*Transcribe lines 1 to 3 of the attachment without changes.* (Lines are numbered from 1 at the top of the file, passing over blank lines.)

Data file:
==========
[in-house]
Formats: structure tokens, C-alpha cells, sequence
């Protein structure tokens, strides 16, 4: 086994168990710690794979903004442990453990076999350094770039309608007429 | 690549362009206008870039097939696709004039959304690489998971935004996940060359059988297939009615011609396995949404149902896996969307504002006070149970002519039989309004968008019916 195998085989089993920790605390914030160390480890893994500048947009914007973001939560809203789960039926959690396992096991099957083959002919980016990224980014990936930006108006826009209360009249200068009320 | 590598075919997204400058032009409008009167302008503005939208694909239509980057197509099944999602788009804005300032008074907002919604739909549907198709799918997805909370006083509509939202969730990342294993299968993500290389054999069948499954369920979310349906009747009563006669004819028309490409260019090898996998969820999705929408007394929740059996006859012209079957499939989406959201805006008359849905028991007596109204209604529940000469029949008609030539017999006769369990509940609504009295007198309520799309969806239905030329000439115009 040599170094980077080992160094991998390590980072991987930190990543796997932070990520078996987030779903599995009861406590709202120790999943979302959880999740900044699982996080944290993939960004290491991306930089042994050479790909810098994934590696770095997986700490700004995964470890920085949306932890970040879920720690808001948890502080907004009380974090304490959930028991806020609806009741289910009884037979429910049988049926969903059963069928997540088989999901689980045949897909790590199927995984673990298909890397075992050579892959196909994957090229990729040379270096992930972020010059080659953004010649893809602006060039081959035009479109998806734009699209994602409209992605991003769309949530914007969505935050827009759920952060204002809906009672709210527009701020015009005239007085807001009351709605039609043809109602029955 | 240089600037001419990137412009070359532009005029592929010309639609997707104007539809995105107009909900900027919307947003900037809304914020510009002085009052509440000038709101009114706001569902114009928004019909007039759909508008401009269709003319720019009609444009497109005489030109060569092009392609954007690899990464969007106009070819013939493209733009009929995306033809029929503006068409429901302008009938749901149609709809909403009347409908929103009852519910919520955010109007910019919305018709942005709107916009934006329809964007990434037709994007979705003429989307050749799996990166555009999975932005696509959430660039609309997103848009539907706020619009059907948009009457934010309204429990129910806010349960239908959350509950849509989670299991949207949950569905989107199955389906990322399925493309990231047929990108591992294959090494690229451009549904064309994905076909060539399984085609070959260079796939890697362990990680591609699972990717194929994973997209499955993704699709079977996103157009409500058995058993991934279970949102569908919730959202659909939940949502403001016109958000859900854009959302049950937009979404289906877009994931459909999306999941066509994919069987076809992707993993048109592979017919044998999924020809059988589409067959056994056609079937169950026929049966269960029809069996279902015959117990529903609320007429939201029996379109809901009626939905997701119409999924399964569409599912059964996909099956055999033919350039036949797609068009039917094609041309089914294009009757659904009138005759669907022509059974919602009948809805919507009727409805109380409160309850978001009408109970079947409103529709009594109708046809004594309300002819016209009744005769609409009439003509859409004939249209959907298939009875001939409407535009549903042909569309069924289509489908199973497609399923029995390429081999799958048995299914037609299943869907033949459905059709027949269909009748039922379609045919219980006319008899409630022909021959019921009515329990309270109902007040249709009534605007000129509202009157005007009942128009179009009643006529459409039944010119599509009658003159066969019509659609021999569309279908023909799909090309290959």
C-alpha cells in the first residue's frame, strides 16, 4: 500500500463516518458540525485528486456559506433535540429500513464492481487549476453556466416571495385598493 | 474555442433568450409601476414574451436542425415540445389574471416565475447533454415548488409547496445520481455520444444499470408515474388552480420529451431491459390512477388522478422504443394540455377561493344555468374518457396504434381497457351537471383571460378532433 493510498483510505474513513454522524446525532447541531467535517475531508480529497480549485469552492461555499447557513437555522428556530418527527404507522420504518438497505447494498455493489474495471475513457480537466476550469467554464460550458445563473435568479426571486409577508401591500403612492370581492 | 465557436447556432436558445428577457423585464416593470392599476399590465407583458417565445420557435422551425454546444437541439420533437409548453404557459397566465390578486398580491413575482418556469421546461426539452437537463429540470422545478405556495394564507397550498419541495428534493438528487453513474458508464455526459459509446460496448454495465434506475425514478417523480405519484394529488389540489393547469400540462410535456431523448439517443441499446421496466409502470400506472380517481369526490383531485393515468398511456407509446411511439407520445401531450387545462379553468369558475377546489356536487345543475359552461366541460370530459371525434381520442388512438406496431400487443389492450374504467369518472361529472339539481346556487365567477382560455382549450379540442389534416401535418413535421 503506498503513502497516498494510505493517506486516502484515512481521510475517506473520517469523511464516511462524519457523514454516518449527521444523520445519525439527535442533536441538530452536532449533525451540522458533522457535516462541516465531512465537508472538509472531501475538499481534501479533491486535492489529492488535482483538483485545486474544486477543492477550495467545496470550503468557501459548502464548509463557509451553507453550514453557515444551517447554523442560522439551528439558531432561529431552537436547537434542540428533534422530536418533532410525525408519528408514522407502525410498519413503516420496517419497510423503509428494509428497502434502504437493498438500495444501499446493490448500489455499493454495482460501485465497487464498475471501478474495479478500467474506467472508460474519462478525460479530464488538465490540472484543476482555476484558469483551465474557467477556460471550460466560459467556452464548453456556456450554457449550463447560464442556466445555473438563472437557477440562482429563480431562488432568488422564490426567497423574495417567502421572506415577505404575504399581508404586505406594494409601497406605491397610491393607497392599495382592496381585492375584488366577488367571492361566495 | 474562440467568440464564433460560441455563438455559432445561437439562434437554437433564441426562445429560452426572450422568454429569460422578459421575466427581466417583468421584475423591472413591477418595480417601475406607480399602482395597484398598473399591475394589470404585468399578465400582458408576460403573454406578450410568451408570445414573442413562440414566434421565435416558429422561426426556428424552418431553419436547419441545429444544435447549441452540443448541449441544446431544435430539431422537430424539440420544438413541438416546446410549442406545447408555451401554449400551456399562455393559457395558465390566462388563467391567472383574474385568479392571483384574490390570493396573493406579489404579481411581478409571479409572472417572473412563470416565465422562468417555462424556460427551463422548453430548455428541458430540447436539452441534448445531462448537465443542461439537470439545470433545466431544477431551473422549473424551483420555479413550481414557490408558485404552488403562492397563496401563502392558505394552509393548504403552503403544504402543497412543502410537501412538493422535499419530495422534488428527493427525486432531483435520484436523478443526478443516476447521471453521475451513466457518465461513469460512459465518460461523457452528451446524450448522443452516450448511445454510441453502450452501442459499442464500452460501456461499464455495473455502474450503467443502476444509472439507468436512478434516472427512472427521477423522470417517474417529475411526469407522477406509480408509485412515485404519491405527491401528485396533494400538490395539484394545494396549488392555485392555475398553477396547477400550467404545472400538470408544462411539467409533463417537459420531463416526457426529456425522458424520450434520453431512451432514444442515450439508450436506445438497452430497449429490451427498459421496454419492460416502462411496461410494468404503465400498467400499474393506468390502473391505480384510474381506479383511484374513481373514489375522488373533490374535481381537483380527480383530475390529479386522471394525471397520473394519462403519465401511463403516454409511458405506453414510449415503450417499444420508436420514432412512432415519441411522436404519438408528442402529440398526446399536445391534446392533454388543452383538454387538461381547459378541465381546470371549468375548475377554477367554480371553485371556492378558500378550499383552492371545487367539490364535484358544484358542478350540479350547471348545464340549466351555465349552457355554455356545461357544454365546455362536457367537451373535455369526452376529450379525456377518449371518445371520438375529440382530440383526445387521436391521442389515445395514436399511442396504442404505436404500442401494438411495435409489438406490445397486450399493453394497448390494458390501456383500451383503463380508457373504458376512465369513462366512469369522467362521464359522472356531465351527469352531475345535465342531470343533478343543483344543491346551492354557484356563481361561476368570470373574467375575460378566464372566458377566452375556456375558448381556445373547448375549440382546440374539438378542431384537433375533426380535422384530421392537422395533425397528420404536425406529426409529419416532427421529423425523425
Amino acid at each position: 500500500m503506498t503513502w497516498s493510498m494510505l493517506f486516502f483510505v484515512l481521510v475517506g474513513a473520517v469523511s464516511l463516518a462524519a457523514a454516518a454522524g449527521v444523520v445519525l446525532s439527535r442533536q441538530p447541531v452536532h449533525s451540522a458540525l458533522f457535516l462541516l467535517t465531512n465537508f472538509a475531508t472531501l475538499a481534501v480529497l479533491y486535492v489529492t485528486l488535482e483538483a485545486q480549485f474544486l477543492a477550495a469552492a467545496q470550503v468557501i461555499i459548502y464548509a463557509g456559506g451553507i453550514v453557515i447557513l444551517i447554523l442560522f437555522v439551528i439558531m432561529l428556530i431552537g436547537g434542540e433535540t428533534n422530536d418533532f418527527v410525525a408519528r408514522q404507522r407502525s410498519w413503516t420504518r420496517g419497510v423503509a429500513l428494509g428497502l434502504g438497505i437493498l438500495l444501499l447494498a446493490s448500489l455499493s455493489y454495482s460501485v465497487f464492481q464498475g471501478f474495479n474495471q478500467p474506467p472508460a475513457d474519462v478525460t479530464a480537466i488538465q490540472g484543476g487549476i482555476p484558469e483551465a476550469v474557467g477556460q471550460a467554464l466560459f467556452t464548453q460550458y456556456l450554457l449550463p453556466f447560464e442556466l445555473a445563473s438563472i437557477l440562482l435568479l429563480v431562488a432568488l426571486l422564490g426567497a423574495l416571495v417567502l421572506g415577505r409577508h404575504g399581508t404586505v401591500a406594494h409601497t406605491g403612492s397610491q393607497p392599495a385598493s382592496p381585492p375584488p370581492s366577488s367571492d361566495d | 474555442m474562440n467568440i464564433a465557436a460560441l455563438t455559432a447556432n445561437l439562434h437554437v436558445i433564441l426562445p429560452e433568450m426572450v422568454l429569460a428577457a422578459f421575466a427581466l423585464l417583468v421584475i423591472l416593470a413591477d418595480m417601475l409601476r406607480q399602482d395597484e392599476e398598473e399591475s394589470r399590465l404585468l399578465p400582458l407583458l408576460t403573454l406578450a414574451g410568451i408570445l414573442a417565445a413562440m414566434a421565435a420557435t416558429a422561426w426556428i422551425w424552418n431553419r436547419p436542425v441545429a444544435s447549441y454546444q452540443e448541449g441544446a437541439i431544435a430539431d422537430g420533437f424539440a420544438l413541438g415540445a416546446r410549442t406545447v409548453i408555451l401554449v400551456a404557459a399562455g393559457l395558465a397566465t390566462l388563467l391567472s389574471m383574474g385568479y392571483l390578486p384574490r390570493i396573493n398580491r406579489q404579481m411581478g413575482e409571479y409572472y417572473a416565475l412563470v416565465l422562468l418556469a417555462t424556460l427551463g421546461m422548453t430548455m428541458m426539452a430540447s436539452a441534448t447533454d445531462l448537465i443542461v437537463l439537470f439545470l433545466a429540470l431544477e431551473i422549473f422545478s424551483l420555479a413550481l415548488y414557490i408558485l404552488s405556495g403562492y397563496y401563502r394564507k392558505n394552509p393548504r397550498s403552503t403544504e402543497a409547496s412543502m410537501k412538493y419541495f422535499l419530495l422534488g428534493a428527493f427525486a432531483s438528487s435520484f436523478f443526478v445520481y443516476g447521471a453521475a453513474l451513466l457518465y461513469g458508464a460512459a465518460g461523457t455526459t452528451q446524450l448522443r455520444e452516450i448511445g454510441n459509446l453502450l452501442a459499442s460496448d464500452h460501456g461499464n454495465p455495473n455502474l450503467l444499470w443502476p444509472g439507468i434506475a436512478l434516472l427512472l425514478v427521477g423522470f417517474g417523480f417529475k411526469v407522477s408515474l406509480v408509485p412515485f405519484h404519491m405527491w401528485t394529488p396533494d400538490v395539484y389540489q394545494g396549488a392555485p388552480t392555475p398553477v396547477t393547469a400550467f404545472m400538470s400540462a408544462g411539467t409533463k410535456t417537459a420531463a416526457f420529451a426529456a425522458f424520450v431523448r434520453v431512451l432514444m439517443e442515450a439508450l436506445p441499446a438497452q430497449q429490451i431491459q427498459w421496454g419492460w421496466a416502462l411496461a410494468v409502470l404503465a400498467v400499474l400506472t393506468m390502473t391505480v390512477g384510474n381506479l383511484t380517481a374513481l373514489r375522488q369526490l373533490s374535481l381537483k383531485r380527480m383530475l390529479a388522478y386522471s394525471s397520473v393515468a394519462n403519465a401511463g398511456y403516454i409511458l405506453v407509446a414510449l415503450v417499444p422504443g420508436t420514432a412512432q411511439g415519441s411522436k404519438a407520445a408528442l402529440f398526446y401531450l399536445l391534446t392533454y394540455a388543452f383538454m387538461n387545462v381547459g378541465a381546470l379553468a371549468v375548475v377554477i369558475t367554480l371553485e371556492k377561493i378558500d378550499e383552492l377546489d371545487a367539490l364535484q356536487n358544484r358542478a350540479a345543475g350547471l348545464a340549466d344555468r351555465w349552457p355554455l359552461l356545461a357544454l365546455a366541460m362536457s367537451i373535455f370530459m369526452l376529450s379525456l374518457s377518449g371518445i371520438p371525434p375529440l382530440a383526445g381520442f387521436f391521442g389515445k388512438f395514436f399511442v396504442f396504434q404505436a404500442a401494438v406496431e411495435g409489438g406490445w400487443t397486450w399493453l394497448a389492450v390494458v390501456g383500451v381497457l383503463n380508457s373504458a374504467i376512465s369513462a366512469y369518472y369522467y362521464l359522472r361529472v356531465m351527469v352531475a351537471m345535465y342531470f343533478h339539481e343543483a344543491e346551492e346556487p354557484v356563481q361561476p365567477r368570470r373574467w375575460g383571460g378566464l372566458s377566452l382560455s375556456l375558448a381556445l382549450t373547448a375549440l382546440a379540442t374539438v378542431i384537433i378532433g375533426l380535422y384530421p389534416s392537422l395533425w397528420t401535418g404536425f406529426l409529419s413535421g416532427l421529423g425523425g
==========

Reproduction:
[in-house]
Formats: structure tokens, C-alpha cells, sequence
């Protein structure tokens, strides 16, 4: 086994168990710690794979903004442990453990076999350094770039309608007429 | 690549362009206008870039097939696709004039959304690489998971935004996940060359059988297939009615011609396995949404149902896996969307504002006070149970002519039989309004968008019916 195998085989089993920790605390914030160390480890893994500048947009914007973001939560809203789960039926959690396992096991099957083959002919980016990224980014990936930006108006826009209360009249200068009320 | 590598075919997204400058032009409008009167302008503005939208694909239509980057197509099944999602788009804005300032008074907002919604739909549907198709799918997805909370006083509509939202969730990342294993299968993500290389054999069948499954369920979310349906009747009563006669004819028309490409260019090898996998969820999705929408007394929740059996006859012209079957499939989406959201805006008359849905028991007596109204209604529940000469029949008609030539017999006769369990509940609504009295007198309520799309969806239905030329000439115009 040599170094980077080992160094991998390590980072991987930190990543796997932070990520078996987030779903599995009861406590709202120790999943979302959880999740900044699982996080944290993939960004290491991306930089042994050479790909810098994934590696770095997986700490700004995964470890920085949306932890970040879920720690808001948890502080907004009380974090304490959930028991806020609806009741289910009884037979429910049988049926969903059963069928997540088989999901689980045949897909790590199927995984673990298909890397075992050579892959196909994957090229990729040379270096992930972020010059080659953004010649893809602006060039081959035009479109998806734009699209994602409209992605991003769309949530914007969505935050827009759920952060204002809906009672709210527009701020015009005239007085807001009351709605039609043809109602029955 | 240089600037001419990137412009070359532009005029592929010309639609997707104007539809995105107009909900900027919307947003900037809304914020510009002085009052509440000038709101009114706001569902114009928004019909007039759909508008401009269709003319720019009609444009497109005489030109060569092009392609954007690899990464969007106009070819013939493209733009009929995306033809029929503006068409429901302008009938749901149609709809909403009347409908929103009852519910919520955010109007910019919305018709942005709107916009934006329809964007990434037709994007979705003429989307050749799996990166555009999975932005696509959430660039609309997103848009539907706020619009059907948009009457934010309204429990129910806010349960239908959350509950849509989670299991949207949950569905989107199955389906990322399925493309990231047929990108591992294959090494690229451009549904064309994905076909060539399984085609070959260079796939890697362990990680591609699972990717194929994973997209499955993704699709079977996103157009409500058995058993991934279970949102569908919730959202659909939940949502403001016109958000859900854009959302049950937009979404289906877009994931459909999306999941066509994919069987076809992707993993048109592979017919044998999924020809059988589409067959056994056609079937169950026929049966269960029809069996279902015959117990529903609320007429939201029996379109809901009626939905997701119409999924399964569409599912059964996909099956055999033919350039036949797609068009039917094609041309089914294009009757659904009138005759669907022509059974919602009948809805919507009727409805109380409160309850978001009408109970079947409103529709009594109708046809004594309300002819016209009744005769609409009439003509859409004939249209959907298939009875001939409407535009549903042909569309069924289509489908199973497609399923029995390429081999799958048995299914037609299943869907033949459905059709027949269909009748039922379609045919219980006319008899409630022909021959019921009515329990309270109902007040249709009534605007000129509202009157005007009942128009179009009643006529459409039944010119599509009658003159066969019509659609021999569309279908023909799909090309290959």